Barton Biggs: EM pioneer who called the dotcom crash
Inigo Kelsey Jul 17, 2012
Barton Biggs died on 14 July at the age of 79. Biggs, who spent a long career as a global chief strategist for Morgan Stanley, founded one of the first hedge funds, Fairfield Partners, in 1965. The fund returned 133% over the following eight years, compared with 19% for the S&P 500.
He joined Morgan Stanley in 1973, and his attention to emerging markets eventually saw him become one of the bank’s first chief global strategists. He encouraged the bank to focus on China and other developing nations.
He wasn’t ignorant of the risks and was clear about the need for transparency, stability and caution when betting on the developing world. But he was also clear on the drivers of global growth: low-cost labour, a strong central government, and ambitious, hard-working people.
“He thought out of the box, and he got people to think out of the box. That's how I'll remember him, always as someone who was taking a much broader view or something that others had not thought of,” John Mack, former CEO of Morgan Stanley, told Bloomberg.
However, Biggs was probably best known for his investment predictions. He predicted the bull market in US stocks that began in 1982, and warned investors against buying Japanese stocks in 1989 – just before they crashed.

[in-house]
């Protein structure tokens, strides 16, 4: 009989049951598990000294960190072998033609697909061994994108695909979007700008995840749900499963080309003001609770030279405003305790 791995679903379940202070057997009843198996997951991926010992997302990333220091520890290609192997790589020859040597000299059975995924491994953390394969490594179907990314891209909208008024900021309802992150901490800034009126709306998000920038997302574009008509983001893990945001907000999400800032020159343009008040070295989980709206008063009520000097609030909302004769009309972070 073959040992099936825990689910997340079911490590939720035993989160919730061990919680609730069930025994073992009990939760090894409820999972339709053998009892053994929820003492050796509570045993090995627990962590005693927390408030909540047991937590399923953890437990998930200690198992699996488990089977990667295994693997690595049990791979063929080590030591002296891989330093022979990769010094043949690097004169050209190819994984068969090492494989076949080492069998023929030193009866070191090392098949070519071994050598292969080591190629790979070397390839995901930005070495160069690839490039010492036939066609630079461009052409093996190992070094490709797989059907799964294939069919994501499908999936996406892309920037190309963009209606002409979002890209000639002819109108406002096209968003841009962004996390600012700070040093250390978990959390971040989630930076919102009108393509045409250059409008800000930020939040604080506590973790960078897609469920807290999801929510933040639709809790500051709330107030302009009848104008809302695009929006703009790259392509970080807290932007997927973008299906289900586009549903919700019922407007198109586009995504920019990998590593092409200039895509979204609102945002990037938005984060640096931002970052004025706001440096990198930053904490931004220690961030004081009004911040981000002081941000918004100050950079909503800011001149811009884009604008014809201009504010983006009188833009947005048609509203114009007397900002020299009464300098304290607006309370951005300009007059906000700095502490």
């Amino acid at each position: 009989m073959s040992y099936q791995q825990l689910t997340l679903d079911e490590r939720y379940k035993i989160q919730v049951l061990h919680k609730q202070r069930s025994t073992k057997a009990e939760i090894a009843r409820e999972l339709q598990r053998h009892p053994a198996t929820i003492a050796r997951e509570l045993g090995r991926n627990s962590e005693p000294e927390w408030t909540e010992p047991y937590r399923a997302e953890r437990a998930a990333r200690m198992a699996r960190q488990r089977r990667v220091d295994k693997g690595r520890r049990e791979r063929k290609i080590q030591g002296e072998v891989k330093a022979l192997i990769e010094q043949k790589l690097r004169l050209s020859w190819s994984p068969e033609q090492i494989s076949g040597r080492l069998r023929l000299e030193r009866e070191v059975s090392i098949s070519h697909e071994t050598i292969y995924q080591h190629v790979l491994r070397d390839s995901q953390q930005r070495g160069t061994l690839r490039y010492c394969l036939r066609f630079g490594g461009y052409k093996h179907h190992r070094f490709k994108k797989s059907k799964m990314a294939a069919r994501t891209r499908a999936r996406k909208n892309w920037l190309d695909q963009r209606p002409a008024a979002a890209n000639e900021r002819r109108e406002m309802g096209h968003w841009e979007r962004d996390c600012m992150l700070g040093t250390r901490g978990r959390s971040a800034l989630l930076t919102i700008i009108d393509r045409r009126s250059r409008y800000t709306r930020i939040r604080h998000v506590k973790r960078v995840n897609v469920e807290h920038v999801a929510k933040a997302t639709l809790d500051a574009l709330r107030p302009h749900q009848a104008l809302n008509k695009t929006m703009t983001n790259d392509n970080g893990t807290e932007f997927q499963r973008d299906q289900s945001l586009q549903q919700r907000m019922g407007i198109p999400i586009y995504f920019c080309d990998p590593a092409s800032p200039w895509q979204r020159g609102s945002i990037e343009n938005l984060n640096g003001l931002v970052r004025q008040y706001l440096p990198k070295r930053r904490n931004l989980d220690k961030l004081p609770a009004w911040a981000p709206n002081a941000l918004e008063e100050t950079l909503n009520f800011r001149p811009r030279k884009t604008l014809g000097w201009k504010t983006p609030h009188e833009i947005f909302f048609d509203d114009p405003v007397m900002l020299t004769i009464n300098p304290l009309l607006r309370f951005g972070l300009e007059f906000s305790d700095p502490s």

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His most notable prediction though came in 1997 when he warned that internet stocks would “come to a very bad end”. At the time his view was widely criticised as the dotcom mania was in full swing. As he put it in his 2006 memoir, Hedgehogging: “I took a lot of grief in late 1999 and spring 2000 because I became bearish on technology stocks too early.”
However, Biggs’s stance proved right when the Nasdaq composite index - which eventually fell by 78% - began to slump in March 2000.
Of course, he didn’t get everything right. After retiring from Morgan Stanley in 2003 at the age of 70, Biggs started Traxis Partners, a hedge fund, with two other Morgan Stanley alumni. He largely missed the start of the credit crunch, but did correctly call the bottom of the crisis in March 2009. As a result, his flagship fund returned three times the industry average in 2009.
One of Biggs’s final predictions came in May, when he said that the euro would not survive in the long run. “Europe is definitely going to survive, but I mean, the whole euro-bloc concept I'm afraid is flawed, and I don't think you want to be around while it's breaking up," he said.
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